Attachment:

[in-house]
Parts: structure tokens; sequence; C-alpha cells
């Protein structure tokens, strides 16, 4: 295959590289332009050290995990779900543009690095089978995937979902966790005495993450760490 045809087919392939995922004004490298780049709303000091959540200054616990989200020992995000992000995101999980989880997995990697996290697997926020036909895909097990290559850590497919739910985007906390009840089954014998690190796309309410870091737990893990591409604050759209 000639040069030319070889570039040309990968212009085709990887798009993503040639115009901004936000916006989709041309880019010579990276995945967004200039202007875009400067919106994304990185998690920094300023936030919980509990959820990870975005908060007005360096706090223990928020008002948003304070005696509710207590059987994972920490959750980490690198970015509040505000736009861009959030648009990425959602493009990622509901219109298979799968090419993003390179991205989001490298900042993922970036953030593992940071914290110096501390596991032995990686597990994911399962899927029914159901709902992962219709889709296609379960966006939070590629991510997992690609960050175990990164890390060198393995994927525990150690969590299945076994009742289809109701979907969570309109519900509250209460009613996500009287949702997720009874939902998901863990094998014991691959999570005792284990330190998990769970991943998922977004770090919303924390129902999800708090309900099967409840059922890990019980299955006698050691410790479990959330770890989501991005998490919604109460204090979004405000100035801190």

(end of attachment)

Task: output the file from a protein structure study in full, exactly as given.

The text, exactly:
[in-house]
Parts: structure tokens; sequence; C-alpha cells
């Protein structure tokens, strides 16, 4: 295959590289332009050290995990779900543009690095089978995937979902966790005495993450760490 045809087919392939995922004004490298780049709303000091959540200054616990989200020992995000992000995101999980989880997995990697996290697997926020036909895909097990290559850590497919739910985007906390009840089954014998690190796309309410870091737990893990591409604050759209 000639040069030319070889570039040309990968212009085709990887798009993503040639115009901004936000916006989709041309880019010579990276995945967004200039202007875009400067919106994304990185998690920094300023936030919980509990959820990870975005908060007005360096706090223990928020008002948003304070005696509710207590059987994972920490959750980490690198970015509040505000736009861009959030648009990425959602493009990622509901219109298979799968090419993003390179991205989001490298900042993922970036953030593992940071914290110096501390596991032995990686597990994911399962899927029914159901709902992962219709889709296609379960966006939070590629991510997992690609960050175990990164890390060198393995994927525990150690969590299945076994009742289809109701979907969570309109519900509250209460009613996500009287949702997720009874939902998901863990094998014991691959999570005792284990330190998990769970991943998922977004770090919303924390129902999800708090309900099967409840059922890990019980299955006698050691410790479990959330770890989501991005998490919604109460204090979004405000100035801190």